Dining in Asturias

Get Ready For A Gastronomic Adventure

Regional Seafood Dishes

Merluza encebollada is Hake served in an onion sauce, while Merluza a la sidra is Hake braised in cider.

Chopa is Black sea bream and Crema de nécoras is a crab bisque.

Pulpo con palatines is the traditional octopus with potatoes.

Oricios de mar are sea urchins and Percebes are goose barnacles.

Tiñosu is a Scorpion fish, while Pixín is the local name for monkfish, often rubbed with smoked paprika and fried.

Rollo de atún/bonito is tuna from the waters of the Bay of Biscay which has been shredded and mixed with ham and red pepper, then cooked in a carrot and onion sauce-delicious!

Bugre and Llubricante are two names for Asturian lobster, Andarica is a hard shell crab, and Ñocla is a giant crab.

Bean Dishes

Pote Asturiano

Fabada is an Asturian obsession, an extremely hearty stew made with buttery white beans, bacon, chorizo and blood sausage, the “national dish”.  Will stay with you all through the day and long into the night.  Astonishingly, it is customarily served as a first course, which means that if you partake of a bowl (or two) of fabada plus a main course then dessert, you should NOT plan to be in proper condition to continue your touring, particularly by car, but instead, just give in to a siesta!  Although it’s tempting to try this robust dish at every dining spot, it’s best left for a cold winter’s day. Legend has it that the dish added in the Christian Re-conquest here, as the invading Moors were fed a meal of fabada by the Christians and by late afternoon, their gargantuan feast rendered them so sluggish that they had to give up their battle. 

Fabada con Pantrucu is a type of fabada in more of a soup form with black pudding, kale and potatoes.

Pote Asturiano is a type of fabada in more of a soup form with kale and potatoes, while Compango is the meaty components of the fabada (black pudding, ham hocks, chorizo).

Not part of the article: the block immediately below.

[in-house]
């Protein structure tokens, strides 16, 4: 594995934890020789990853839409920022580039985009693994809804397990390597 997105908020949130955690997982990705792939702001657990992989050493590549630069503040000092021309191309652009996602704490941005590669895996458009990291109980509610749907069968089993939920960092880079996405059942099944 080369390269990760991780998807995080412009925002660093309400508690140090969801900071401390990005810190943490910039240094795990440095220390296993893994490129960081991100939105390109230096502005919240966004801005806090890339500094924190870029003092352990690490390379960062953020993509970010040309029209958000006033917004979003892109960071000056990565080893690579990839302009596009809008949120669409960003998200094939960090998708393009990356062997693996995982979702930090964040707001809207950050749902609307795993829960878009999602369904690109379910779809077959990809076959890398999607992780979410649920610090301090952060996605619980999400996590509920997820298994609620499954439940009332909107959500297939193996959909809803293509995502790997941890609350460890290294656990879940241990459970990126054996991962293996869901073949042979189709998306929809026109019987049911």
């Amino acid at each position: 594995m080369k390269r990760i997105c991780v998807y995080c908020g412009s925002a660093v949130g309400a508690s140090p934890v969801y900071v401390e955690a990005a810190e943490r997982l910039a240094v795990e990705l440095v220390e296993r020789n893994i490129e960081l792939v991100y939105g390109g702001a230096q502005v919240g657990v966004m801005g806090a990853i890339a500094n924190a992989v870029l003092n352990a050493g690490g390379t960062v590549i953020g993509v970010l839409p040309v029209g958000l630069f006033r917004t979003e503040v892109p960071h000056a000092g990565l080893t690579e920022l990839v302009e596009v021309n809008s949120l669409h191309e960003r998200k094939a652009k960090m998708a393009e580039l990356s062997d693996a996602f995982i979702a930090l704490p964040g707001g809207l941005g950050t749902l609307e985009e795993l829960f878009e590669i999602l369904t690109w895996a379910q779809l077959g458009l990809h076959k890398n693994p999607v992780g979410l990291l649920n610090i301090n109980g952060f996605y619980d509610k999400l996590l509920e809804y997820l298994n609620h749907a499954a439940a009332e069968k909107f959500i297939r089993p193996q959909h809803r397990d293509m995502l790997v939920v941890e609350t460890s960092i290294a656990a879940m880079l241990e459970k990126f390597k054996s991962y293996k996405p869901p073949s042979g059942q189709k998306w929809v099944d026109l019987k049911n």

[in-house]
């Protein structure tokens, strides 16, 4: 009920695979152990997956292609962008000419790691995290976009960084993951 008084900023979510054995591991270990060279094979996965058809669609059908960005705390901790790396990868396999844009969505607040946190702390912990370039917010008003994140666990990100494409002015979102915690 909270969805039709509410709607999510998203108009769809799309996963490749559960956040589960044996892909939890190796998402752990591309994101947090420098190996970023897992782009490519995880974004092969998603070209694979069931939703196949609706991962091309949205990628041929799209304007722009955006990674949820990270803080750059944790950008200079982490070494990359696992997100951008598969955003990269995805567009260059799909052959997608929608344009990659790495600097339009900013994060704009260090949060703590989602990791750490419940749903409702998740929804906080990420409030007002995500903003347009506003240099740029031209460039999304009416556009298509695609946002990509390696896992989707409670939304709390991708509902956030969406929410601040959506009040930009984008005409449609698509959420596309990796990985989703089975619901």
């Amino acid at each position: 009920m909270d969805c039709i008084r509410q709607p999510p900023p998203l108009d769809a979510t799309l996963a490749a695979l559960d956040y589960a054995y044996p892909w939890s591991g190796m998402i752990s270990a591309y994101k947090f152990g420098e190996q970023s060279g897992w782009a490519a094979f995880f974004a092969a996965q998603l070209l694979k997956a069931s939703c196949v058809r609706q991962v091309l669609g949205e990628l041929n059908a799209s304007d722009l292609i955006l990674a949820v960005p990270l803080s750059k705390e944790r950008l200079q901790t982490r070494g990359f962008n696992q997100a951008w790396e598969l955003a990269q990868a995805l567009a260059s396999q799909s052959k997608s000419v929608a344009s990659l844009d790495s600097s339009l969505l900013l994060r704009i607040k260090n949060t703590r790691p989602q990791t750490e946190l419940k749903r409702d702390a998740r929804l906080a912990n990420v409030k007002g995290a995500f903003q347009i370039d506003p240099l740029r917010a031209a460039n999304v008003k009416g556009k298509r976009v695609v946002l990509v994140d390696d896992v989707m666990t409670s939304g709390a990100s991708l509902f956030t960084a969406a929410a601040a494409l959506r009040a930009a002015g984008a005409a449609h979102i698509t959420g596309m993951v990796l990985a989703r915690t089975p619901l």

Fabes con alemjas is a soup comprised of white beans and clams.

Meat Dishes

Cachopo at Cafê Rice in Villaviciosa

Cachopo is Traditional Asturian dish consisting of two large veal fillets, sandwiched together and filled with various options (cheese, mushrooms, asparagus, red pepper, a slice of ham), breaded and then fried and accompanied by French fries and red pepper-extremely hearty-a carnivore’s delight and also very kid-friendly. Every year there is a National Best Cachopo Competition. The winner in 2021 was the Hotel-Restaurante Rías de Lugo.

Carne gobernada is Braised beef. Fariñón, from the Gozón area, is a course blood sausage filled with corn.

Solomillo or entrecote al cabrales is a filet or sirloin topped with melted Cabrales cheese.

Chorizo a la sidra is spicy sausage prepared in cider.

Gochu Asturcelta is the Asturian Celtic Pig, an indigenous breed in danger of extinction, while the Gochu de Monte is a new breed from an Asturcelta mother and Duroc father, and 100% Asturian.

Rice Dishes

Pitu caleya (pollo de corral) con arroz at at El Molín de Mingo

Pitu caleya (pollo de corral) con arroz, a cider-braised chicken paella, is another speciality of Casa Marcial and El Molín de Mingo,

Deserts

Flan at El Pescador, Cudillero

Frixuelos/Fayueles is an Asturian pancake, similar to a Breton crepe, either sprinkled with sugar or filled with cream.

Casadielles is a Walnut popover, walnuts being a staple in the Piloña region of the interior.

Carajitos are hazelnut cookies and Carbayonesare Almond boats, traditionally made in Oviedo; purchase them at the lovely Confitería Camino de Blas on Calle Jovellanos.

Letizias are a chocolate-marzipan confection named after the Queen; purchase them at pastry shops in Ribadesella.

Moscovitas are the almond cookies covered with chocolate; and can be purchase at  Confitería Rialto, founded in 1926, on Calle San Francisco.

Arroz con leche is a simple rice pudding.

Leave a Reply

Fill in your details below or click an icon to log in:

WordPress.com Logo

You are commenting using your WordPress.com account. Log Out /  Change )

Twitter picture

You are commenting using your Twitter account. Log Out /  Change )

Facebook photo

You are commenting using your Facebook account. Log Out /  Change )

Connecting to %s